Takemotos Nebula

Abu Qatada mentioning Allah's saying:  "And we have Adorned the nearest Heaven with lamps" (67:5) said:  "The creation of these stars is for three purposes, i.e. as decoration of the sky, as missiles to hit the devils, and as signs to guide travelers.  So, if anybody tries to find a different interpretation, he is mistaken and just wastes his efforts and troubles himself with what is beyond his limited knowledge."[14] 

As we were sitting during the night with Allah's Messenger (may peace be upon him), a meteor shot gave a dazzling light.  Allah's Messenger (may peace be upon him) said:  "What did you say in the pre-Islamic days when there was such a shot (of meteor)?"  They said:  "Allah and His Messenger know best (the actual position), but we, however, used to say that that very night a great man had been born and a great man had died," whereupon Allah's Messenger (may peace be upon him) said:  "(These meteors) are shot neither at the death of anyone nor on the birth of anyone.  Allah, the Exalted and Glorious, issues Command when He decides to do a thing.  Then (the Angels) supporting the Throne sing His glory, then sing the dwellers of heaven who are near to them until this glory of God reaches them who are in the heaven of this world.  Then those who are near the supporters of the Throne ask these supporters of the Throne:  'What your Lord has said?'  And they accordingly inform them what He says.  Then the dwellers of heaven seek information from them until this information reaches the heaven of this world.  In this process of transmission (the jinn snatches) what he manages to overhear and he carries it to his friends.  And when the Angels see the jinn they attack them with meteors."[15]   

It is easy to see how Muhammad would have come to this view.  He could see the stars in the sky, but he would also occasionally see a "shooting star."  But what are these stars shooting at?  They must be shooting at demons.  The problem with Muhammad's position is that he proclaimed it, not as a hypothesis, but as an authoritative revelation from God.  Astronomical observations have shown that Muhammad's revelation from God was false.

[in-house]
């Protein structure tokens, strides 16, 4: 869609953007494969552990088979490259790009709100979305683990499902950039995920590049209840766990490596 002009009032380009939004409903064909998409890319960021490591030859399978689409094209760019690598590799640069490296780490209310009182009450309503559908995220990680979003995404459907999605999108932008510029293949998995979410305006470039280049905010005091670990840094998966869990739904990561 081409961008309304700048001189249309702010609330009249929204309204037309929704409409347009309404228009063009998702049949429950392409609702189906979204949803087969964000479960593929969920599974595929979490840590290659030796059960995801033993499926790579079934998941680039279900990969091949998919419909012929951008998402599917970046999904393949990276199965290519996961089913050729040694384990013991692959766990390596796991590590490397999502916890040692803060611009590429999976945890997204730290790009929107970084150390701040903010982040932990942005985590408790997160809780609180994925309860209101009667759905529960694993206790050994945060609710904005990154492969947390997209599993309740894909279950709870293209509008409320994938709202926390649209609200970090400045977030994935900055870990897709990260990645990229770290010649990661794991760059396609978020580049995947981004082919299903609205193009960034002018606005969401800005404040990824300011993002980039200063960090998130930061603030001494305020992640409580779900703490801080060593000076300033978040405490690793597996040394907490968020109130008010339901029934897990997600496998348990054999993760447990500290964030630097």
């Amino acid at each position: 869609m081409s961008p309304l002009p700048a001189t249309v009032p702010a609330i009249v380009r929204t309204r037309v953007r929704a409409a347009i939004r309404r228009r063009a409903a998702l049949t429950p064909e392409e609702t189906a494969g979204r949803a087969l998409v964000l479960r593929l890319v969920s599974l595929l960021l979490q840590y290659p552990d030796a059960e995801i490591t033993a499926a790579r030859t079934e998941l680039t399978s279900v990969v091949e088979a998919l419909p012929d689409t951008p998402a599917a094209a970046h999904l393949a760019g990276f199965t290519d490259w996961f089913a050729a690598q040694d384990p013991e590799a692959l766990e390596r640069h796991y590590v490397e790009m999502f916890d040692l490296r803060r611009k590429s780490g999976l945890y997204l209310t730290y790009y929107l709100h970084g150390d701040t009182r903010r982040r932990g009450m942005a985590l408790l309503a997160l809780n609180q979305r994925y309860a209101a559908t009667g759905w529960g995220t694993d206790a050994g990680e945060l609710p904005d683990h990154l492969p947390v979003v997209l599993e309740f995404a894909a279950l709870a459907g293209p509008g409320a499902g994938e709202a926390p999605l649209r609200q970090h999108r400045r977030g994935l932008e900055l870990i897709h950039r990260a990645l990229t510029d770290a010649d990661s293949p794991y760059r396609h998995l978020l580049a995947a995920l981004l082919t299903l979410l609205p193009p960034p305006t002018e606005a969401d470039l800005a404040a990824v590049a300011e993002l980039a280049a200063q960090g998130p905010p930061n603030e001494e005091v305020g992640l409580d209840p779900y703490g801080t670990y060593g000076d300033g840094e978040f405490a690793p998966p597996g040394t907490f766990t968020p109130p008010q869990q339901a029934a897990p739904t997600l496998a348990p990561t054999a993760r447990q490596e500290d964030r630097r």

Yet Muhammad's astronomical difficulties don't stop there.  The Qur'an also implies that the lowest heaven (the sky) is some sort of tangible substance that would fall on us if God didn't hod it up: 

Do you not see that Allah has made subservient to you whatsoever is in the earth and the ships running in the sea by His command?  And He withholds the heaven from falling on the earth except with His permission; most surely Allah is Compassionate, Merciful to men.[16] 

Do they not then consider what is before them and what is behind them of the heaven and the earth?  If We please We will make them disappear in the land or bring down upon them a portion from the heaven.[17] 

Putting the data together, we are able to get a glimpse of Muhammad's picture of the universe.  Everything, including the sun, travels around the earth.  The sun doesn't travel completely unhindered, however, for it sets in a pool of murky water.  The sky is a solid or liquid object over the earth that must be held up by Allah, so that it doesn't fall on us.  This explains why Muhammad described celestial objects as "swimming"; the sun and the moon must swim through the substance of the sky.  Nevertheless, pieces of the sky may occasionally flake off and hit us.  The stars are potential missiles to be used by angels whenever the demons try to steal information from heaven, and shooting stars are missiles that have been activated in defense of God's message.  That this picture of the universe is far from accurate goes without saying.